He began to lose weight, going from and already skinny 150 pounds to around 142. He was often weary for multiple days after a treatment. He lost some of his hair, although not as much as the doctors thought he would. Academically, he had to cut down his workload to the minimum 12 credits to allow for Friday afternoon treatments, which required a three-hour commute from Waynesburg to Columbus.
“The first four days after [treatment], your stomach feels kind of weird,” Kildow said. “Not necessarily that you have to throw up, but you kind of want to.”
Eating turned into a chore, as Kildow’s favorite foods no longer tasted the same. As for drinking, Kildow would find himself liking the taste of water one day, and Gatorade the next.
“I was tired all the time,” he said. “Especially the three or four days after. I took a lot of naps. I was just tired keeping my weight up. Hard to eat and stuff.”
It was also hard to balance this weariness with school work. But through it all, Kildow only missed classes on the days where he absolutely had to. The rest of the time, he was there, pencil in hand. He made no excuses in the classroom, and as the baseball team began its fall season, to the surprise of his doctors, he put on his spikes and went to work.
It had been more than 10 years since Kildow hit a homerun.
He is, in baseball terms, a singles hitter, and even on his healthiest days, none of his teammates would have ever expected him to go deep.
The chances of him doing it three months into chemotherapy treatments seemed to be about as likely as Charles Barkley winning the Masters.
Although the real season was several months away from starting, the Jackets were fired up on this crisp fall afternoon in Greene County. It was their first game against another school since May, against Penn State New Kensington, before a full crowd.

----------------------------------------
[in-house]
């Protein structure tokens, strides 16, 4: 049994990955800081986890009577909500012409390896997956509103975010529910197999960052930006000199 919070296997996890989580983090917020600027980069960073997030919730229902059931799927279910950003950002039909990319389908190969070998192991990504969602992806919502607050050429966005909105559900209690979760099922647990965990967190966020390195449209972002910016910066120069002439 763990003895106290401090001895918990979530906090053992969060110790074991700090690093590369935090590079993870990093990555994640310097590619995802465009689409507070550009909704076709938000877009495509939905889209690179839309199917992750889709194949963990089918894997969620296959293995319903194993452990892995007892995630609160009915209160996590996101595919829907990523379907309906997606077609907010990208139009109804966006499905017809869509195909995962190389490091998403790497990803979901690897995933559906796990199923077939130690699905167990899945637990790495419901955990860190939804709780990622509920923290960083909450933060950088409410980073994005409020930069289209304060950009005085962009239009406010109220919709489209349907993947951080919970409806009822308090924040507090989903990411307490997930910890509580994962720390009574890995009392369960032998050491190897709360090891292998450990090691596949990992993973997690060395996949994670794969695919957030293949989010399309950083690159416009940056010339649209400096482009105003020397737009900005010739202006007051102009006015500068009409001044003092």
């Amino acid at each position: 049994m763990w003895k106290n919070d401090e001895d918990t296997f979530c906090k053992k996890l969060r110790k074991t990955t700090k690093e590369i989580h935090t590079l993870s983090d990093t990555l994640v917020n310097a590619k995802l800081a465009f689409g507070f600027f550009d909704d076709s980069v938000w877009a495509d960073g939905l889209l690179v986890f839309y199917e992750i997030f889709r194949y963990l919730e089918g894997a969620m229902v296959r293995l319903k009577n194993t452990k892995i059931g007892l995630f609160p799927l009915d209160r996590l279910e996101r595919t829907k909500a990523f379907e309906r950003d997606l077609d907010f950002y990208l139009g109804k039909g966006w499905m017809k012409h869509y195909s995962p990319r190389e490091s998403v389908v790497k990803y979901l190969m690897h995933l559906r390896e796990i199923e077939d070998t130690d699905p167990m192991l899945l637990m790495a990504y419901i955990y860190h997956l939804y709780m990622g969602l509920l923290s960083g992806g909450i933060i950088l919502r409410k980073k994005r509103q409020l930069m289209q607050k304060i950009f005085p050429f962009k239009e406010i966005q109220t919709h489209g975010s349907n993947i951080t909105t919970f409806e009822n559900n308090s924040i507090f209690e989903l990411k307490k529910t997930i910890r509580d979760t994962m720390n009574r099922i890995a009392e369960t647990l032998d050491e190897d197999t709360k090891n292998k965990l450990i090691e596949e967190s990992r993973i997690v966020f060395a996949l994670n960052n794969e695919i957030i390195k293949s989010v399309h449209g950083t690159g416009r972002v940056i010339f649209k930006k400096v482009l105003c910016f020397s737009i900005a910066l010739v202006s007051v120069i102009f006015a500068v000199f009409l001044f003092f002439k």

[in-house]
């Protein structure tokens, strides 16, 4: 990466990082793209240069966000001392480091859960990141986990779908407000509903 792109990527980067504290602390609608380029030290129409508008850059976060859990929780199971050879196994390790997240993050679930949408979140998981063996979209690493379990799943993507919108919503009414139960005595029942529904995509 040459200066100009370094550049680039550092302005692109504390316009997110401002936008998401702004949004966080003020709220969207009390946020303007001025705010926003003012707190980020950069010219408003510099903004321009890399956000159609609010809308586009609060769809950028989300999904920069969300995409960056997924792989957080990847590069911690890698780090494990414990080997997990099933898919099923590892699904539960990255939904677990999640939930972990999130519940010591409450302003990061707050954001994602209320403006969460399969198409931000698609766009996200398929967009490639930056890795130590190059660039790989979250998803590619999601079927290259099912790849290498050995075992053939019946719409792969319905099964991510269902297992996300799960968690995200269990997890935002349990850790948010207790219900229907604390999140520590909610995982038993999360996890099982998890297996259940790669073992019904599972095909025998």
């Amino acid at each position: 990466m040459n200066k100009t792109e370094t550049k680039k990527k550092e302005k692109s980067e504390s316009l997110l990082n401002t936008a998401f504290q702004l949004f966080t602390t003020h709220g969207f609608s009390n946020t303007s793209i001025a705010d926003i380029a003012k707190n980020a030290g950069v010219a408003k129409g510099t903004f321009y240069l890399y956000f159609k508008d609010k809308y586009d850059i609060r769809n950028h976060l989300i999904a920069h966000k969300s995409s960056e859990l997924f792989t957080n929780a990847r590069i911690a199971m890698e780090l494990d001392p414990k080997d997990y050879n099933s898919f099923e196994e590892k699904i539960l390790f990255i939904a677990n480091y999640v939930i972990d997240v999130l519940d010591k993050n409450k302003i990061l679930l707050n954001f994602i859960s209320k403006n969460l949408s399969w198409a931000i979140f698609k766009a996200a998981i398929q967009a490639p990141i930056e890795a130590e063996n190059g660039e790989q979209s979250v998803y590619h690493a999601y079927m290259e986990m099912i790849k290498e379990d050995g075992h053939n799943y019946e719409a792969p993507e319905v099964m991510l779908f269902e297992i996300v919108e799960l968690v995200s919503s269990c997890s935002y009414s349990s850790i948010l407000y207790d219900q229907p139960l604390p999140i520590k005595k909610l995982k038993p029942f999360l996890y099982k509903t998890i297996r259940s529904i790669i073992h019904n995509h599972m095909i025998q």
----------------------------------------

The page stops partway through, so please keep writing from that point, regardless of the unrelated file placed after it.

Kildow stepped up to the plate for the second time that day. He got ahead in the count, 2-0. The next pitch, Kildow remembered, was “A little high and a little in.”
“I just pulled it down the line and pretty much knew it was going to be out,” he said. “I don’t think I’ve ever hit a ball that hard. I was kind of shocked a little, as I bet most of my teammates were because I’m not known for being a power guy.”
His teammates ran out from the dugout to great him, creating a scene similar to that of a walk-off winner. In reality, it was far more significant.
“When he hit the home run, excitement and joy just filed the stadium,” Lee said. “Man, it was awesome.”
In March, the spring season began in Florida. Kildow was ready to take on a bigger role with the team. He was going to see more time as a utility infielder. Most importantly, he was going to inspire his teammates, who were wearing blue bracelets that said “Kildow Strong.” Kildow hoped to help the Jackets get back to the playoffs, and who knows, maybe even go deep against a conference rival such as Washington & Jefferson. It seemed the sun was back shining on Kildow.
Once again, life threw a curveball.
Before Kildow or any of his teammates knew it, the season was cancelled. His goals for 2020, squashed. Worse yet, Ty’s health problems raise concerns amid the COVID-19 pandemic.
More than year after his life got turned upside down, and still processing the 2020 season that never was, Kildow hasn’t changed. Upon coming home early from school, he got a job at a local grocery store, and plans on taking an online class this summer to make up for lost time in school. Through it all, Kildow goes back to Romans 8:28. He knows that, one day, he’ll be healthy, and he’ll have that chance to play the game he loves with his best friends.
“It’s in God’s hands,” he said.
For now, however, he waits. He doesn’t worry about what’s been taken out of him, but rather, waits for what life is to give him in the future.
“To this day, he’s never shed a tear over it,” Julie said. “He probably doesn’t tell people that, but I’ve never seen him remotely upset, really. He just went with the flow. That’s just how Ty has always been.”